One big America-bashing moment

Would New York still be New York without the UN? Probably. - New York Mayor Rudolph Giuliani

Make that definitely. In fact, it would be a lot more New York. Eighteen acres more, to be exact. That's how much land UN property takes up. It isn't rent control that's driving up the rents here -it's the UN.

That's not all it drives up. The city worked double time last week to diffuse traffic the UN created as its multinational royalty descended on Manhattan for the Millennium World Peace Summit - ambassadors, bureaucrats, and about 160 heads of state, each with his own motorcade. Many of these folks exist essentially to oppress their people, destroy America, and spread dictatorship while throwing parties for themselves under the guise of solving world problems.

The festivities featured attacks on US policy by Russian President Vladimir Putin, Chinese President Jiang Zemin, and Iraqi Deputy Prime Minister Tariq Aziz, among others. Yet it was an American, John D. Rockefeller, who donated an $8.5 million piece of land (the equivalent of $80 million today) to build the UN headquarters here in 1945. The city added $30 million to clear tenements and slaughterhouses off the site, and the US lent an additional $65 million.

Today the UN's annual administrative budget is $1.2 billion a year, with the US responsible for 25 percent, or $300 million. Add another 30 percent for peacekeeping costs, and the annual US burden is $1 billion.

Still, the UN likes China a whole lot better. And Canada. And anyone else who isn't America. The dignitaries were all ears, laughs, and awe when Cuban dictator Fidel Castro regaled them with a comedy moment before settling into his America-bashing speech.

So if these guys dislike the US so much, why is the UN headquarters still here? Shouldn't it be in Asia, Africa, or Cuba - closer to the people it's trying to help? But no. Its dignitaries like reaping the benefits of being in the world's most prosperous democracy - as they yearn to dissolve it.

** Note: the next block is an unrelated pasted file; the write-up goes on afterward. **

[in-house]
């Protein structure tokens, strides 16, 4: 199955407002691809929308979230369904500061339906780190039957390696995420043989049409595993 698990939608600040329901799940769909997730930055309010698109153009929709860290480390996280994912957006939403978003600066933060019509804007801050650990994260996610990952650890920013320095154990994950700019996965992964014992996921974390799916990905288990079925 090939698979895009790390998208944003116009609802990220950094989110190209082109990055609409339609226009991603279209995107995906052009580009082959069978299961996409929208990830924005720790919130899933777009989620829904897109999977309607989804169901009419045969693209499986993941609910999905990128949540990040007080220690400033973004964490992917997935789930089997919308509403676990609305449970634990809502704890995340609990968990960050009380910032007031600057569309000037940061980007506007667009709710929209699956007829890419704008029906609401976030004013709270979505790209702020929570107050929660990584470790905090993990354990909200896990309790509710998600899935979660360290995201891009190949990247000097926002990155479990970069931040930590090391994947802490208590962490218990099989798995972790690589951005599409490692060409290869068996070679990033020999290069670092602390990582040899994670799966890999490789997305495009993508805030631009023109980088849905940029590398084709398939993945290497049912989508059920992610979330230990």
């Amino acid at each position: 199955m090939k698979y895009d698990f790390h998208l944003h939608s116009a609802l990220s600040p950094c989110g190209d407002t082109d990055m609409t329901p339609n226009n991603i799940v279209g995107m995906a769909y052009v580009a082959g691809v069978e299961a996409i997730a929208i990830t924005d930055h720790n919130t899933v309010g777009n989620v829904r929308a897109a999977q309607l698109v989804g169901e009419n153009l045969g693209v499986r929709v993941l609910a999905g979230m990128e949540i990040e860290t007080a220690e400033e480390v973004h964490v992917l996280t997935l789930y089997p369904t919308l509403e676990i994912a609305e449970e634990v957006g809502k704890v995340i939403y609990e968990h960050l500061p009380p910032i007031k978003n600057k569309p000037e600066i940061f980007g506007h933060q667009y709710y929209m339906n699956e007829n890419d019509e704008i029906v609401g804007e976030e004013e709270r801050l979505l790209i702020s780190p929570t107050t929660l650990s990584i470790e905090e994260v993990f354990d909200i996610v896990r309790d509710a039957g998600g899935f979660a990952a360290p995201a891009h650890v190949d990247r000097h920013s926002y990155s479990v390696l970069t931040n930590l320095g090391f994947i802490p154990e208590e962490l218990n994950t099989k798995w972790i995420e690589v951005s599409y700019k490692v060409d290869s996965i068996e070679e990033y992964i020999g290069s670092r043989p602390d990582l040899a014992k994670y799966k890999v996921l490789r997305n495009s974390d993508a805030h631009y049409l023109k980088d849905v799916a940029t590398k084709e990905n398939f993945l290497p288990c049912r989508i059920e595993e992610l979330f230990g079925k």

One important benefit is the view from the Secretariat building. Scenery is such a priority to the 4,900 public servants who work there that earlier this year, the UN opposed Donald Trump's new project across the street: a high-rise that will obstruct workers' view of the skyline.

While it would be comforting to think UN workers spend more time observing the New York skyline than destabilizing the universe, isn't this an admission that their work is not all that vital? Meanwhile, because they're on international soil, UN buildings aren't up to code for access for the handicapped or environmental and fire safety. The pipes are brittle and leaky, the walls and ceilings insulated with asbestos, and the roofs water-logged - an apt metaphor for the state of the organization's mission.

Today's UN breaks more than it fixes and blunders more than it relieves. Its airy do-gooders either ignore history or make historical and political analogies worthy of grade-schoolers. Actions override words, and if the UN's are any indication, the only thing we can expect to see in the future is a bigger summit with loftier resolutions.

*Julia Gorin is a contributing editor to

(c) Copyright 2000. The Christian Science Publishing Society

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